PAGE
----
Before playing games, setting up your monitors contrast & brightness levels is a very important thing to do. I realized recently that a lot of you guys have setup your monitors improperly. How do we know this? Because we receive a couple of emails every now and then telling us that a reader can't distinguish between the benchmark charts (colors) in our reviews. We realized, if that happens, your monitor is not properly setup.
This simple test pattern is evenly spaced from 0 to 255 brightness levels, with no profile embedded. If your monitor is correctly set up, you should be able to distinguish each step, and each step should be roughly visually distinct from its neighbors by the same amount. As well, the dark-end step differences should be about the same as the light-end step differences. Finally, the first step should be completely black.
Devil may Cry 4 - DirectX 10
Typically we're not quickly impressed with games these days from a graphical point of view. The game Devil May Cry however opens up a can of graphics that is just really impressive. We play the game in DX10 mode with every image quality setting available set to it's highest possible variable. The game itself -- Stylish action, terrific boss fights, and beautiful, melodramatic cut scenes will inspire you to push forward, and they serve as an appropriate reward for a well-played sequence of demon slaying.
On consoles, Devil May Cry 4 might be beautiful; on the PC in DirectX 10 mode, it completely overwhelms, what a fantastic looking title. Let's check out the performance.
Since we'll be using this test for a long time-frame we decided to measure at DirectX 10 with 8 multi-sample Antialising levels enabled and all setting set to high. This is a really tough nut to crack for mid-range graphics cards (with these settings) but as you can see, the results are just fine, and good to use.
Image Quality Settings:
8x Multi Sample Anti Aliasing
Textures: Super High
Shadows: Super High
Quality: Super High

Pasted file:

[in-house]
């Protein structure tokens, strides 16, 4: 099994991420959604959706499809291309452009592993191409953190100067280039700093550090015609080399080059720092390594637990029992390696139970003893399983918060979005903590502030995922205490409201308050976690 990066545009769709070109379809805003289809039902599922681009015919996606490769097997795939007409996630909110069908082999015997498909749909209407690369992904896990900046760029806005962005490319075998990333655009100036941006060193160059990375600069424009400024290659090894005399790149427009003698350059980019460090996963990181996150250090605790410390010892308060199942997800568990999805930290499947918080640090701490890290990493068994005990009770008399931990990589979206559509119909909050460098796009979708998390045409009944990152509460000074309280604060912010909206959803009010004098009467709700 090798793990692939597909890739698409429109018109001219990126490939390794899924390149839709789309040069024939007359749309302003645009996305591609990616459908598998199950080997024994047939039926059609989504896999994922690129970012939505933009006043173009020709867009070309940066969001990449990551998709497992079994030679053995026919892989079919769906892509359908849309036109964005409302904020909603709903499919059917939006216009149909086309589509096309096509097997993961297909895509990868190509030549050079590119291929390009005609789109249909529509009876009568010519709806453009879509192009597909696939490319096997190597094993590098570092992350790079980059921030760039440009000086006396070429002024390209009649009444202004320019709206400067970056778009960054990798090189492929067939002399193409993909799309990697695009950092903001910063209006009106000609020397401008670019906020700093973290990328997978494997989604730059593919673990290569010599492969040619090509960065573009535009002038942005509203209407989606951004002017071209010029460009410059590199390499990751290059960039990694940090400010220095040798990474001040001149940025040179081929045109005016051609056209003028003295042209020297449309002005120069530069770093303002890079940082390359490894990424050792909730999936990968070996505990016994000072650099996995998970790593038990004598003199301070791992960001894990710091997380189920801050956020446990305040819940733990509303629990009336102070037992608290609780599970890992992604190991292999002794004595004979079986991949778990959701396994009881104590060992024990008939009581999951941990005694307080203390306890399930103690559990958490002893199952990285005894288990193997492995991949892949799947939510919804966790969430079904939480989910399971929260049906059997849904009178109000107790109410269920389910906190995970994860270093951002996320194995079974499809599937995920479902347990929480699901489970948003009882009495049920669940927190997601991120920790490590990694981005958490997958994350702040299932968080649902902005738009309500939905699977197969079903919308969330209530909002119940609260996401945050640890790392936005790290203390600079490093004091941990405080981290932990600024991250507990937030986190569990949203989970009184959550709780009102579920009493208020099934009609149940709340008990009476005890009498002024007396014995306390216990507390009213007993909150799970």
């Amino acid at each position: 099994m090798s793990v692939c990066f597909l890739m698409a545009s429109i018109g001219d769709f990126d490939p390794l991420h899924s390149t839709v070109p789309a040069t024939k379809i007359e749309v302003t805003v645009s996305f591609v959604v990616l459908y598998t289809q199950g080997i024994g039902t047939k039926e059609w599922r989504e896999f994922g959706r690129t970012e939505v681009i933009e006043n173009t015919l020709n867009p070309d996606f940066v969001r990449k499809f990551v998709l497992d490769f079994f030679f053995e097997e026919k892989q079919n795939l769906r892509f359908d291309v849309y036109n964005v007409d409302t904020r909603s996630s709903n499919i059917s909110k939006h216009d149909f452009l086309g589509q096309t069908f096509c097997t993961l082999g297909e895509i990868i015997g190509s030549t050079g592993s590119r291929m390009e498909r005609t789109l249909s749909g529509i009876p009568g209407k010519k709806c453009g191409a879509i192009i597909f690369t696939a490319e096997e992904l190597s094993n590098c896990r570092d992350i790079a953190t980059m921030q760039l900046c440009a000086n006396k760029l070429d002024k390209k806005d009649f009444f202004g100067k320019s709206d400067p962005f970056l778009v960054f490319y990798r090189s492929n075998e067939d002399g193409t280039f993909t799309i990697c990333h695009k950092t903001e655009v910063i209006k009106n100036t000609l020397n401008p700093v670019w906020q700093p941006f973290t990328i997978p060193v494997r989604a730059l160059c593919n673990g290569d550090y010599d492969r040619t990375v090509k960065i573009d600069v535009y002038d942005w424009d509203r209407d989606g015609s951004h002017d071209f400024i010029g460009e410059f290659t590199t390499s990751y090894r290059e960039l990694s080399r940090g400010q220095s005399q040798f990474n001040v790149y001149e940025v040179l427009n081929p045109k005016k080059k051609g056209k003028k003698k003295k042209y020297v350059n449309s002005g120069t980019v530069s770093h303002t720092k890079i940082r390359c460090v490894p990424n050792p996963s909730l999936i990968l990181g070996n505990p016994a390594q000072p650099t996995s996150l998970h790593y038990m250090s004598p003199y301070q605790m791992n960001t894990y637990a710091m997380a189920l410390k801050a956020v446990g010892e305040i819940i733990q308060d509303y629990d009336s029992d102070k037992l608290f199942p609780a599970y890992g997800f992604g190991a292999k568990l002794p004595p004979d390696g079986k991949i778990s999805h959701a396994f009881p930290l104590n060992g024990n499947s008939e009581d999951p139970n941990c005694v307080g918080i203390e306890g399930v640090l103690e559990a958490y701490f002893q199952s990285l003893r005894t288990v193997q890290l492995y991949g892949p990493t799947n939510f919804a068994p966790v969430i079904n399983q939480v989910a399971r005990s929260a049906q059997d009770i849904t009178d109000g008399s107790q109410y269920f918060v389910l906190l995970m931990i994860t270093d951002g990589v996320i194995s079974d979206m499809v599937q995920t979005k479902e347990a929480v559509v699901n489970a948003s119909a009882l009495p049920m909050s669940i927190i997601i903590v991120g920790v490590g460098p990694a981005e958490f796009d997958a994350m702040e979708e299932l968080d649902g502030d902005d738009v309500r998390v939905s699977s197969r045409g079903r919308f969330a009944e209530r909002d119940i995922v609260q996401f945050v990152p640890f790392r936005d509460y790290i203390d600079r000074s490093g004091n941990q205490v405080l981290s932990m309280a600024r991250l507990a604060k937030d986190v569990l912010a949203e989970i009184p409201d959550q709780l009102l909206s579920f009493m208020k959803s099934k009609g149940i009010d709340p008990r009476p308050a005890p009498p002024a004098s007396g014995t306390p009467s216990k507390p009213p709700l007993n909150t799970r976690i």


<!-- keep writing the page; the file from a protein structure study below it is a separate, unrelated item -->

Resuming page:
Now here's a problem with our benchmark method. All our tests are configured for mid to high-end performance graphics cards. And we can't divert from that just for the sake of one low-end graphcis card.
So please understand that the results you see here are just to show you the actual scaling performance. You can achieve much higher framerates if you disable AA for example, or select medium texture quality etc. So this is just to show you where the product is compared to other graphics adapters.
These numbers are to show you scaling only. A 50 USD GPU was never made with these settings intended.
Gaming: Call of Duty 4
Activision recently released Call of Duty 4: Modern Warfare, the next installment in the popular war game series. Moving away from the World War II setting, Modern Warfare instead centers around a conflict involving Russia and the Middle East. And hey, you even get to die ... and then continue the game in the past.
Call of Duty 4 -- For this benchmark we disguise ourselves in the Ghillie suit, load up ACT II - All Ghillied up. Not just for the great gameplay, but also the intense and dense graphics utilized are breathtaking. Massive high-quality texturing, shaders and a serious amount of shadows, fog and debris are applied in this level to mask and hide as best as you can.
ATI Radeon HD 4770 review Today we have another bang for buck product, a product that I like very much. As what ATI is doing today is pretty remarkable. They are releasing the Radeon HD 4770, a mainstream product at a budget price. Trust me when I say that after reading this review, you will be impressed.
ATI Radeon HD 4550 512MB review Today we test the Radeon HD 4550. It's the cheapest desktop graphics product that ATI can deliver at your doorsteps. This Radeon HD 4550 (GPU codename RV710XT) comes with an optional 256 MB GDDR2 or optional 512MB GDDR3 and will cost you .. 45 to 55 USD respectively.
AMD ATI Radeon HD 4870 1024MB review Today a test and review on the new AMD ATI Radeon HD 4870 1024MB. Obviously ATI is releasing a 1GB model to compete with the new Core 216 version of that GeForce GTX 260. The 4870 series really diggs that GDDR5 memory bandwidth, and what's the cheapest thing to do to gain some extra performance ? Increase the framebuffer volume. Now that by itself is not going to work miracles, yet in memory limited situations (loads of high quality textures, filtering and AA modes) it will help you here and there. And a little bit of extra bite is all the product needs to get beat that Core 216 card again.
ATI Radeon HD 4670 review We test the ATI Radeon HD 4670. A nice little card that packs some decent punch in the value minded consumers.